Heyse, Paul (15 March 1830 - 2 April 1914)
Paul Heyse (15 March 1830 - 2 April 1914)
Charles H. Helmetag
1910 Nobel Prize in Literature Presentation Speech
Heyse: Autobiographical Statement
This entry has been expanded by Helmetag from his Heyse entry in DLB 129: Nineteenth-Century German Writers, 1841–1900.
BOOKS: Frühlingsanfang 1848 (Berlin: Schade, 1848);
Der Jungbrunnen: Neue Märchen von einem fahrenden Schüler, anonymous (Berlin: Duncker, 1850)–comprises “Das Märchen von der guten Seele,” “Glückspilzchen,” “Das Märchen von Musje Morgenroth und jungfer Abendbrod,” “Veilchenprinz,” “Das Märchen von Blindekuh,” and “Fedelint und Funzifudelchen”; revised edition (Berlin: Paetel, 1878);
Francesca von Rimini: Tragödie in fünf Akten (Berlin: Hertz, 1850);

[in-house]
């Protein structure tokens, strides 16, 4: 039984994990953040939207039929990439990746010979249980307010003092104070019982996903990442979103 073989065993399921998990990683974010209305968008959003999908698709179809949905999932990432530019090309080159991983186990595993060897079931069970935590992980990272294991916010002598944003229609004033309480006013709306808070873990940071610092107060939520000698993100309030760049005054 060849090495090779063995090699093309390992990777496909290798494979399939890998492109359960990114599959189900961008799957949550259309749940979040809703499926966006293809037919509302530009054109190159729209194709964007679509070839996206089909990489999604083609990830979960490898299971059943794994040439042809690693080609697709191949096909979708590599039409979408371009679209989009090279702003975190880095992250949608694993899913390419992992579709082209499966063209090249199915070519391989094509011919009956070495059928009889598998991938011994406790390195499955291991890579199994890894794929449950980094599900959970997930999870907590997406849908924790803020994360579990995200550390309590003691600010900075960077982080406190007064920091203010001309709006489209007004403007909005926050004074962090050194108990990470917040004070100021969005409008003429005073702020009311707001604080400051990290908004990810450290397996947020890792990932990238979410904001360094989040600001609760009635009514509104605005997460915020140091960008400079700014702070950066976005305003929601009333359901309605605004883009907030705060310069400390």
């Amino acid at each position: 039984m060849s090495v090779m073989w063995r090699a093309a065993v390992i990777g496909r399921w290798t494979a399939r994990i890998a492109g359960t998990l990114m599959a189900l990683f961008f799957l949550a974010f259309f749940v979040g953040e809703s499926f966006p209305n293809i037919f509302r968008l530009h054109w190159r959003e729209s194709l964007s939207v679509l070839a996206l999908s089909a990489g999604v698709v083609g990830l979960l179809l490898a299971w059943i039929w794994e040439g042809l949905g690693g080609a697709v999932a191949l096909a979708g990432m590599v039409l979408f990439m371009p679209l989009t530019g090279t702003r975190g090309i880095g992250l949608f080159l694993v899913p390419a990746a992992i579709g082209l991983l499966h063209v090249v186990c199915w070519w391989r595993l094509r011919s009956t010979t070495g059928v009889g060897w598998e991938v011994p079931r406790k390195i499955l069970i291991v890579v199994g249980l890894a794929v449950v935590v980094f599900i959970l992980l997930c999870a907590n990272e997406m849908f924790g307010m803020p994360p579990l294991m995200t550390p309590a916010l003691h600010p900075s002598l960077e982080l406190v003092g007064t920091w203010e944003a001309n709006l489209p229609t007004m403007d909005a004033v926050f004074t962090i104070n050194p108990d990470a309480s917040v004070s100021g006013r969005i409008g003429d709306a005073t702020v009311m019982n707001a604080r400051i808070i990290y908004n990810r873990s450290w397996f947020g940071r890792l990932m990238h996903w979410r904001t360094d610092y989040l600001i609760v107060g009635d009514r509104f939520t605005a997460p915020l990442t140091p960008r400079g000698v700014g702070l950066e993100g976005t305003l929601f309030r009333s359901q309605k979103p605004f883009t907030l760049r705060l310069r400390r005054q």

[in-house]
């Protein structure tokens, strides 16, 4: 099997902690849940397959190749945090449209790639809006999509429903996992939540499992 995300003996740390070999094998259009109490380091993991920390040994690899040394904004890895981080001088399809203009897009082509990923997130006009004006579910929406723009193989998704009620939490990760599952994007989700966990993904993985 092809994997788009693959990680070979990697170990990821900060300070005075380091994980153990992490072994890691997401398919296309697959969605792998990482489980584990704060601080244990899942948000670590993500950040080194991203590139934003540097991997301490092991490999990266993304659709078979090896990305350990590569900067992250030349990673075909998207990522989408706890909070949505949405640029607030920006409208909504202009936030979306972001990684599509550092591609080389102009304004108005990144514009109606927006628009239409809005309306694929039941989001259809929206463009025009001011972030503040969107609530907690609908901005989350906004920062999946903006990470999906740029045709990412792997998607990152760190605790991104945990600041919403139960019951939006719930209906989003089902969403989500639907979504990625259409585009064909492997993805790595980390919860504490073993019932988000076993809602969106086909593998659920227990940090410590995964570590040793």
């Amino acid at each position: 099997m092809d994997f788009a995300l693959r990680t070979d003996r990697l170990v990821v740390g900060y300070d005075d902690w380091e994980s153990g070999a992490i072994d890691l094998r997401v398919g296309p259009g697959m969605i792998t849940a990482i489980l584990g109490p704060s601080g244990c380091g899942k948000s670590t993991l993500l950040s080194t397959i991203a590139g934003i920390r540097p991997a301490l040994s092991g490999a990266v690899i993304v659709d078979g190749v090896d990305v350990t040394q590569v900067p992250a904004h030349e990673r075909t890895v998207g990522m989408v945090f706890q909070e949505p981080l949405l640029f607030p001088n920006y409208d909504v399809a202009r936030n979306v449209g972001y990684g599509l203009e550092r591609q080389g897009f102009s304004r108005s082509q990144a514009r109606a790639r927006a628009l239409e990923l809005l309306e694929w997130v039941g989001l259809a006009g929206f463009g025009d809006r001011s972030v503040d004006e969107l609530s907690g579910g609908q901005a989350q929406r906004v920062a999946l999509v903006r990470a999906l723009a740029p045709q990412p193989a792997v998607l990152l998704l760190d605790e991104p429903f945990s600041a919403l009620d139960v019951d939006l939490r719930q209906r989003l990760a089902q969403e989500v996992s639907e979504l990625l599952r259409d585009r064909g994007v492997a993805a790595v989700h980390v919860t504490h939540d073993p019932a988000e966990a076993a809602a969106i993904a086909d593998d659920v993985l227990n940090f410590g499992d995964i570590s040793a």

Die Brüder: Eine chinesische Geschichte in Versen (Berlin: Hertz, 1852);
Studia romanensia: Particula I. Dissertatio inauguralis (Berlin: Schade, 1852);
Urica: Novelle in Versen (Berlin: Hertz, 1852);
Hermen: Dichtungen (Berlin: Hertz, 1854)–comprises “Margherita Spoletina,” “Urica,” “Idyllen von Sorrent,” “Die Furie,” “Die Brüder,” “Michelangelo Buonarotti,” and “Perseus: Eine Puppentragödie”;
Meleager: Eine Tragödie (Berlin: Hertz, 1854);
Novellen (Berlin: Hertz, 1855)–comprises “Die Blinden,” “Marion,” “L’Arrabbiata,” and “Am Tiberufer”;
Die Braut von Cypern: Novelle in Versen. Mit einem lyrischen Anhang (Stuttgart & Augsburg: Cotta, 1856);
Thekla: Ein Gedicht in neun Gesängen (Stuttgart: Cotta, 1858);